The fixed kernel estimator, using cross-validation to choose band width,

estimate with cross-validated band width choice. (C) Adaptive kernel density estimate with cross-validated band width choice. (D) Fixed kernel density estimate with ad hoc band width choice. (E) Adaptive kernel density estimate with ad hoc band width choice. (F) Harmonic mean estimate. Modified from Powell et al. (1997).

estimate with cross-validated band width choice. (C) Adaptive kernel density estimate with cross-validated band width choice. (D) Fixed kernel density estimate with ad hoc band width choice. (E) Adaptive kernel density estimate with ad hoc band width choice. (F) Harmonic mean estimate. Modified from Powell et al. (1997).

yielded the most accurate estimates of home range areas and had the smallest variance. These estimates averaged 0.7 percent smaller than the true areas of the simulated home ranges, whereas the adaptive kernel estimates averaged about 25 percent larger than true. The harmonic mean estimator overestimated true home range area by about 20 percent. The cross-validated, fixed kernel estimator also estimated the shapes of the utility distributions the best (figure 3.4). Figure 3.2 depicts the utility distribution isoclines for the home range of an adult female black bear. In addition, for simple, simulated home ranges, the fixed and adaptive kernel estimators generate consistent 95 percent home range areas with as few as 20 location estimates (Noel 1993; Seaman et al. 1999). However, the harmonic mean estimator requires 125 location estimates or more.

The adaptive kernel estimators performed slightly worse than the fixed kernel estimators in all of the tests, apparently through overestimation of peripheral use (Seaman 1993; Seaman et al. 1999; Seaman and Powell 1996). Adaptive kernel estimators also appear sensitive to autocorrelation within data sets. The amount of kernel variation can be adjusted for adaptive kernel estimators, but Seaman has found no consistent or predictable pattern of adjustment that minimizes error for these estimators (Seaman et al. 1999). Consequently, the best estimators at present are fixed kernel estimators with band width chosen via least-squares cross-validation (Seaman 1993; Seaman et al. 1999; Seaman and Powell 1996).

Kernel estimators share three shortcomings with most other home range estimators. First, they ignore time sequence information available with most data on animal locations (White and Garrott 1990). All estimators assume that all location data points are independent and that time sequence information is irrelevant. Future kernel estimators will incorporate brownian bridges between consecutive location estimates, with the heights, widths, and shapes of the bridges dependent on the time and distance between locations, as developed by Bullard (1999). Second, kernel estimators estimate the probability that an animal will be in any part of its home range; therefore, they sometimes produce 95 percent home range outlines that have convoluted shapes or disjunct islands of use. For example, figure 3.5 shows the 95 percent fixed kernel home range for an adult female black bear, bear 61, whom I studied in 1983-1985. Bear 61's home range in 1983 nearly surrounds a large area not designated as her home range. Surely, this bear was familiar with the surrounded area and included it on her cognitive map; however, she chose not to use that area regularly in 1983. In other years, she did use that area (figure 3.1). The fixed kernel estimate of bear 61's home range accurately quantifies the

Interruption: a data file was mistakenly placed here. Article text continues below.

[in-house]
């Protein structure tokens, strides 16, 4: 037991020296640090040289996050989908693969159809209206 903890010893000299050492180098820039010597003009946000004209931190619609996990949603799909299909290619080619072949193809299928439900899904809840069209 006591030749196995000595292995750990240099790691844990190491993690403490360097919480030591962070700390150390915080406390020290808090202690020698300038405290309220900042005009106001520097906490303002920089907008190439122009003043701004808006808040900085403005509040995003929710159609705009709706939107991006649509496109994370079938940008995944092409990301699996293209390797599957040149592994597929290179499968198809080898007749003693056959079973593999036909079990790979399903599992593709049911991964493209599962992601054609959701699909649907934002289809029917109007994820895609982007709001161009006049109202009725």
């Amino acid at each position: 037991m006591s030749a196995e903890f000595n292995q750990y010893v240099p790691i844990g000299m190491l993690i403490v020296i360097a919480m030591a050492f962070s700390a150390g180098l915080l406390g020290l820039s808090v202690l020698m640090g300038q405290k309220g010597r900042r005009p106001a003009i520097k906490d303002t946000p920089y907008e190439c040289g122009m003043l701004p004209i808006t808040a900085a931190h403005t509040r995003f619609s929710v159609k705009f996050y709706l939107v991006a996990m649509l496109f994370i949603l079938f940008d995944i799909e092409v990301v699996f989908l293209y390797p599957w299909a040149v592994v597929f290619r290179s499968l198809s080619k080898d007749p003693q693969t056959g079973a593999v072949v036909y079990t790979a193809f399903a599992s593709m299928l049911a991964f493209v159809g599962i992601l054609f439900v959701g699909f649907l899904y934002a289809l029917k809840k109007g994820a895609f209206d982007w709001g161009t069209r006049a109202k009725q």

Figure 3.5 The 95% fixed kernel home range for adult female black bear 61 in 1983. Bear 61's home range nearly surrounds a large, central area not designated as her home range. The thin dotted line marks the study area border.

area that she used in 1983 but may not accurately define the area that she actually considered to be her home range in 1983.

Third, related to the second problem, kernel estimators estimate the probability that an animal will be in any part of its home range but do not estimate how important that part of the home range is to the animal. For researchers asking questions related to time or studying animals for whom time and importance coincide, no problem exists because home range estimators provide probabilities for use of space or, alternatively, probabilities for extent of time in given areas. This aspect of home range estimators is a problem for researchers interested in the underlying importance of habitats or landscape characteristics when time and importance may not coincide. Some parts of a home range that are used little may be very important because they contain a limiting resource needed only at low levels of use. If time and importance do not coincide, kernel estimators (and all other estimators) do not estimate importance accurately.